"Candide" by Voltaire.

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Published in 1759, Voltaire's Candide is a book tied into the reality of the time it was written; it camouflages Voltaire's frustration of the time. Candide is a book meant to explore the ideas of enlightenment, and how people of that time would use reason in place of faith (Catherine Lavender Par. 1).

Voltaire was born François-Marie Arouet to a middle class family in Paris on November 21, 1694. However, there is confusion as to whether that is his real birth date, because he said that it really occurred on February 20, 1694. He did not love François Arouet, his alleged father, a onetime attorney, or his older brother Armand. He had always believed, however, that officer Rochebrune was his real father, who was also a songwriter. Due to the fact that he lost his mother at the age of seven, not much was said about her. And since his mother died, he seems to have become an untimely rebel of family authority.

Instead, he became close to his godfather, the Abbé de Châteauneuf, who was an epicurean and an individualist. (Kren-Marx Par. 2)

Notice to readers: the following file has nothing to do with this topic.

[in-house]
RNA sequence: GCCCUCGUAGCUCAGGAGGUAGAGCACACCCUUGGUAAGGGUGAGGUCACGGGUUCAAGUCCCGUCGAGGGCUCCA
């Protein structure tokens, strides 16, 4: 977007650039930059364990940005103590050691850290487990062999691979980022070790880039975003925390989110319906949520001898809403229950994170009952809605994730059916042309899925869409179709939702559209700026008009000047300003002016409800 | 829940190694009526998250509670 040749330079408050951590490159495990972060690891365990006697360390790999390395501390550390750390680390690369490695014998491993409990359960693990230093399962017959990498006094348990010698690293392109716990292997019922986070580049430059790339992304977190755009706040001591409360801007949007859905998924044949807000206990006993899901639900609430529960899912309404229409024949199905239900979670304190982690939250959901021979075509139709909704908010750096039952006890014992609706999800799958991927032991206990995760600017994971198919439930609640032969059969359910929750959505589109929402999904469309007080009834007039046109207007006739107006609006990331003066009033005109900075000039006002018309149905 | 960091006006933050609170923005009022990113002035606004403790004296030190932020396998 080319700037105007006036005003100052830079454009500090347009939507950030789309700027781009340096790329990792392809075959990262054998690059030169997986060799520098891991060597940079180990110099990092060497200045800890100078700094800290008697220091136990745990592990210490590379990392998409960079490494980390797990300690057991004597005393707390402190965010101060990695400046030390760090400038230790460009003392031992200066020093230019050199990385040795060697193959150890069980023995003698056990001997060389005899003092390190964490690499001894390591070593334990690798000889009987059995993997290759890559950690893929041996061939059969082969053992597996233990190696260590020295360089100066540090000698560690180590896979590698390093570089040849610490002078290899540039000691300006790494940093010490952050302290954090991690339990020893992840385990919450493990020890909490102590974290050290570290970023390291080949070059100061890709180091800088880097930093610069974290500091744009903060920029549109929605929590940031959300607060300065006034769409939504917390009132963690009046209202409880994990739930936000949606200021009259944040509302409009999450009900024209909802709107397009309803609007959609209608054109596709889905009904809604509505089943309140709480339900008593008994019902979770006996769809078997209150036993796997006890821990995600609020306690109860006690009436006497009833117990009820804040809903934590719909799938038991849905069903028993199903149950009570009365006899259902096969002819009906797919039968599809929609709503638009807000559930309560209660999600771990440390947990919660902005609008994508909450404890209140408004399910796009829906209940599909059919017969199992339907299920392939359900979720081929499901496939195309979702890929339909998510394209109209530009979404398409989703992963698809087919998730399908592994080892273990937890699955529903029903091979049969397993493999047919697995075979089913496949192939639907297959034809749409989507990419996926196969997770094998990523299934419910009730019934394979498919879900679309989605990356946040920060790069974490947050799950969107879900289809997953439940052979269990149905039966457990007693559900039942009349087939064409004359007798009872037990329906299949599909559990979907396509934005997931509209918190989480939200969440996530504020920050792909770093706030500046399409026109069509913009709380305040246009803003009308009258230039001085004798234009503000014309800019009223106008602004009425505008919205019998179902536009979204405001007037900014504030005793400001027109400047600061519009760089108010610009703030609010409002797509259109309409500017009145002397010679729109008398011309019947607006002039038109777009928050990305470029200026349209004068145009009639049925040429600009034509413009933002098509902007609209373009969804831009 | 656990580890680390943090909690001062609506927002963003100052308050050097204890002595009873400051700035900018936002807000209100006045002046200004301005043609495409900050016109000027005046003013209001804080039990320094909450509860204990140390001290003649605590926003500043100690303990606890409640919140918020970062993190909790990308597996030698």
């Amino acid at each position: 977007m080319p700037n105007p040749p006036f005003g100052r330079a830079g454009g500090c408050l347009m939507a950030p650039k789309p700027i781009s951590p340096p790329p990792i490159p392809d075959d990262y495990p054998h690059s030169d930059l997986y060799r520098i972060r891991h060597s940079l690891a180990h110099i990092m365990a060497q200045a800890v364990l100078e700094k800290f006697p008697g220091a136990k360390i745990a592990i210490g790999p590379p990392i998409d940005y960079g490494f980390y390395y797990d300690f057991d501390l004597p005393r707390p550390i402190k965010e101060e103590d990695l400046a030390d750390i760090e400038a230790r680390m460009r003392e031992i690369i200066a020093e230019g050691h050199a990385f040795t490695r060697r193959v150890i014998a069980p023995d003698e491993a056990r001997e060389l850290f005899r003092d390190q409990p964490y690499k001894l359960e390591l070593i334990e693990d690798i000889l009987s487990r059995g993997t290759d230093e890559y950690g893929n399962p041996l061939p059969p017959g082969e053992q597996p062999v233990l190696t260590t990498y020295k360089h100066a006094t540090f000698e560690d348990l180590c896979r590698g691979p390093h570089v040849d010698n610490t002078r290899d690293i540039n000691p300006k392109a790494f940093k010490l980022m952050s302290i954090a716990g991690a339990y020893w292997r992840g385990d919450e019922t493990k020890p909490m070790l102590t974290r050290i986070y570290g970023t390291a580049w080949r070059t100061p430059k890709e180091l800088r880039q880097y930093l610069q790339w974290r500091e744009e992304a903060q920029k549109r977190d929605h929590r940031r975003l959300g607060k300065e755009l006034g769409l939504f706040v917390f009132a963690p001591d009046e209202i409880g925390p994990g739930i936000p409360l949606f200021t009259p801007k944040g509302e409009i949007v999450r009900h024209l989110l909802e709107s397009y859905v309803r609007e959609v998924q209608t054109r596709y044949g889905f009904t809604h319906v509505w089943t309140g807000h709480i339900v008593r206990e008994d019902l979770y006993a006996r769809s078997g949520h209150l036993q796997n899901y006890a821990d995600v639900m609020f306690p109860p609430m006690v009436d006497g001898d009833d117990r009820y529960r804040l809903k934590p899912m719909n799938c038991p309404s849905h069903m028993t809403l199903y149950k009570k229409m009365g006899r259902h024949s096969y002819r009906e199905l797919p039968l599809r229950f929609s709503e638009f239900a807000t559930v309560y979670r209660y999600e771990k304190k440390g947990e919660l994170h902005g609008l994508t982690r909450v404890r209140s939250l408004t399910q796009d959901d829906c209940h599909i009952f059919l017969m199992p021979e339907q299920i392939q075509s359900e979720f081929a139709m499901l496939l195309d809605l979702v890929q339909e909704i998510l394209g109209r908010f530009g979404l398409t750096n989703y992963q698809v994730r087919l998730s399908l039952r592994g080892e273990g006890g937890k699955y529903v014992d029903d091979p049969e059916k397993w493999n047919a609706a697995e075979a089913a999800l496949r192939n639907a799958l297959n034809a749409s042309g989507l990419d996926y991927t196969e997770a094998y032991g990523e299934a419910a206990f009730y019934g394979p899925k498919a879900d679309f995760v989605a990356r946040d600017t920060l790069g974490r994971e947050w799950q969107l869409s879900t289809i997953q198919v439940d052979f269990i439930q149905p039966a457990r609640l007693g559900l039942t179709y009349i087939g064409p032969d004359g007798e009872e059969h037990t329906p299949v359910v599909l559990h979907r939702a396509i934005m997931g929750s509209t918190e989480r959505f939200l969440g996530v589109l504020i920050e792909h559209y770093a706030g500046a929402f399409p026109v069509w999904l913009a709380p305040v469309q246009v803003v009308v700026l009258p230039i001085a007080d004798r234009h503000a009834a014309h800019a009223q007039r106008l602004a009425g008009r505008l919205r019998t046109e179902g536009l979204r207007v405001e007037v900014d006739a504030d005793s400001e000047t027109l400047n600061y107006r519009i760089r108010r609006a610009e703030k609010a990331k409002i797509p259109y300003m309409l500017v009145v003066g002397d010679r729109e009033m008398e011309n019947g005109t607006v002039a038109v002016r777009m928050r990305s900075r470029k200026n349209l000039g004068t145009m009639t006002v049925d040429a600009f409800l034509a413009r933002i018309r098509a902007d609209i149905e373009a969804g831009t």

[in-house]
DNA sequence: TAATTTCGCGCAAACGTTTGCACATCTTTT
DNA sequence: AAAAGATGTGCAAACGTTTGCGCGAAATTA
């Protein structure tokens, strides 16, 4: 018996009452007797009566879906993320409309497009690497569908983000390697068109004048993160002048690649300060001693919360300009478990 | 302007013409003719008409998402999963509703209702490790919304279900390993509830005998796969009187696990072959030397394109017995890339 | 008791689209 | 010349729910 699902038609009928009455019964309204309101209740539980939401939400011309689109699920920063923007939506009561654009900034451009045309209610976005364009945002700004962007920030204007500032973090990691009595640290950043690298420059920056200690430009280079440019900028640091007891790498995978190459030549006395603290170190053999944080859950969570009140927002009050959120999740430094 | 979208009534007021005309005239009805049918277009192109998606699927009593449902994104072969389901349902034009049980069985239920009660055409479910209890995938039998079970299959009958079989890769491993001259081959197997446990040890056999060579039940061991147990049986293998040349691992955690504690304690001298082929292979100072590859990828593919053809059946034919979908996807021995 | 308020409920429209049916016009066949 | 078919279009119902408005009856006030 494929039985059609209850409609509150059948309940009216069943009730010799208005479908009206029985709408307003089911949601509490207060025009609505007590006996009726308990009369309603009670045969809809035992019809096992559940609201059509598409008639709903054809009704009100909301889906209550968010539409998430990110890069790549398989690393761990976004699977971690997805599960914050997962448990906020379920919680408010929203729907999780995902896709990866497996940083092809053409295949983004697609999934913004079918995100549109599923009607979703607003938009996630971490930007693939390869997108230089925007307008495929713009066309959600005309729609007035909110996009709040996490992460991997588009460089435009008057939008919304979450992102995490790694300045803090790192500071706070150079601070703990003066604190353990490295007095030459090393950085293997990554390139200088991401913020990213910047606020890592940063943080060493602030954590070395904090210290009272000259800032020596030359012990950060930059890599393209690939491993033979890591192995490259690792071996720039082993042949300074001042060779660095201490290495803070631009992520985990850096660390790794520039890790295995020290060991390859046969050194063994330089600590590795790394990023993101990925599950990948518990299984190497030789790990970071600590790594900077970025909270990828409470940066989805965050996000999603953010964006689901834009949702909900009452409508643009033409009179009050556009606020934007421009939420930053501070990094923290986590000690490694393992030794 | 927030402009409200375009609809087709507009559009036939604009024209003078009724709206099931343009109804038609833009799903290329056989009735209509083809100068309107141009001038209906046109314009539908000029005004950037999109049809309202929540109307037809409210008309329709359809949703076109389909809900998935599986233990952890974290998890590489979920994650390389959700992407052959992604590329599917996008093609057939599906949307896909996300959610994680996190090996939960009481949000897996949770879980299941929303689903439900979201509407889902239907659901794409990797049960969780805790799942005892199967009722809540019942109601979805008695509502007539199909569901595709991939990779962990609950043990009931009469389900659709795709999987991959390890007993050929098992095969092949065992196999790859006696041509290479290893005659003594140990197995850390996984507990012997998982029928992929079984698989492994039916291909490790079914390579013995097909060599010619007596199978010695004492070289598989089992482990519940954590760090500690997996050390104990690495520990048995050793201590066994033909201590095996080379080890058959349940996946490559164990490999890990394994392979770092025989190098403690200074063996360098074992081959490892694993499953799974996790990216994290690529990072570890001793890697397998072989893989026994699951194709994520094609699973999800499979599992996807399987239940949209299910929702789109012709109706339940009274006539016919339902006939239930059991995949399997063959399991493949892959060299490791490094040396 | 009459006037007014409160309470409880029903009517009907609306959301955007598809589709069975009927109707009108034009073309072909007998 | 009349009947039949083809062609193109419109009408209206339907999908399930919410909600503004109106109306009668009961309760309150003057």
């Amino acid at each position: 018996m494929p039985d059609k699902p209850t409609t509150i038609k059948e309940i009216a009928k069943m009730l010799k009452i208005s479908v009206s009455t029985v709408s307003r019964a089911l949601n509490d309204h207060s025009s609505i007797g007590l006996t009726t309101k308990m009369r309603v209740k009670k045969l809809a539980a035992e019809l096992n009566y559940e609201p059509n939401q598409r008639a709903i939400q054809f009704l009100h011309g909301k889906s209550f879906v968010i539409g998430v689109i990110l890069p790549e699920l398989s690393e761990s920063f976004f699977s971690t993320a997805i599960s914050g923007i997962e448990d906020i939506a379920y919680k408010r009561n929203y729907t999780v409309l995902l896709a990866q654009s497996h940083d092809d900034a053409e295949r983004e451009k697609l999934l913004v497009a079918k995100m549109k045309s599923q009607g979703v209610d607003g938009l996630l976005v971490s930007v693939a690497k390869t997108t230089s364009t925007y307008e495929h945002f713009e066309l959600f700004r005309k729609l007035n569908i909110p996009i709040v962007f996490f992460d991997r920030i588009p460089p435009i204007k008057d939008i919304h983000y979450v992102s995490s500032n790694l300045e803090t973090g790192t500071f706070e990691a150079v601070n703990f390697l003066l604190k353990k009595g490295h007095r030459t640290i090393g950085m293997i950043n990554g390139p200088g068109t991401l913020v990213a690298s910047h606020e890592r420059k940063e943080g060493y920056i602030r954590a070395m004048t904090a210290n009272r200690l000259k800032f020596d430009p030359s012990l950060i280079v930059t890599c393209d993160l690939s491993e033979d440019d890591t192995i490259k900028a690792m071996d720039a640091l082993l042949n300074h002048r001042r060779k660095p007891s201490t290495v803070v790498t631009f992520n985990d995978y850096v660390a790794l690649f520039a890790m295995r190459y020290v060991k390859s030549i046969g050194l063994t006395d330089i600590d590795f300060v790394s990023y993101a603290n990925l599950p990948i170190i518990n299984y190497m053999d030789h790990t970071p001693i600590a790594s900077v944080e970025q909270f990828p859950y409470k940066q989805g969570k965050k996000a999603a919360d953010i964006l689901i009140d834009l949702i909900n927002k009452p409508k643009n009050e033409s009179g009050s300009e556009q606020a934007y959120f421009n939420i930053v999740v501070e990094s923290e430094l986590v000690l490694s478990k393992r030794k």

Voltaire attended the Jesuit college of Louis-le-Grand in Paris. The religious instruction of the fathers there provoked his cynicism and disdain for the school, even though he valued the classical understanding the college taught him. However, it was there that he learned to love literature, social life, and the theatre. After he left college, he decided against the study of law. He became lovesick with the daughter of an adventurer while employed as secretary at the French embassy in The Hague. Voltaire wanted to devote himself wholly to literature, despite his father's wishes, and he often went to the Temple, then the center of freethinking (enlightened) society. Voltaire became the intelligence of Parisian society after the...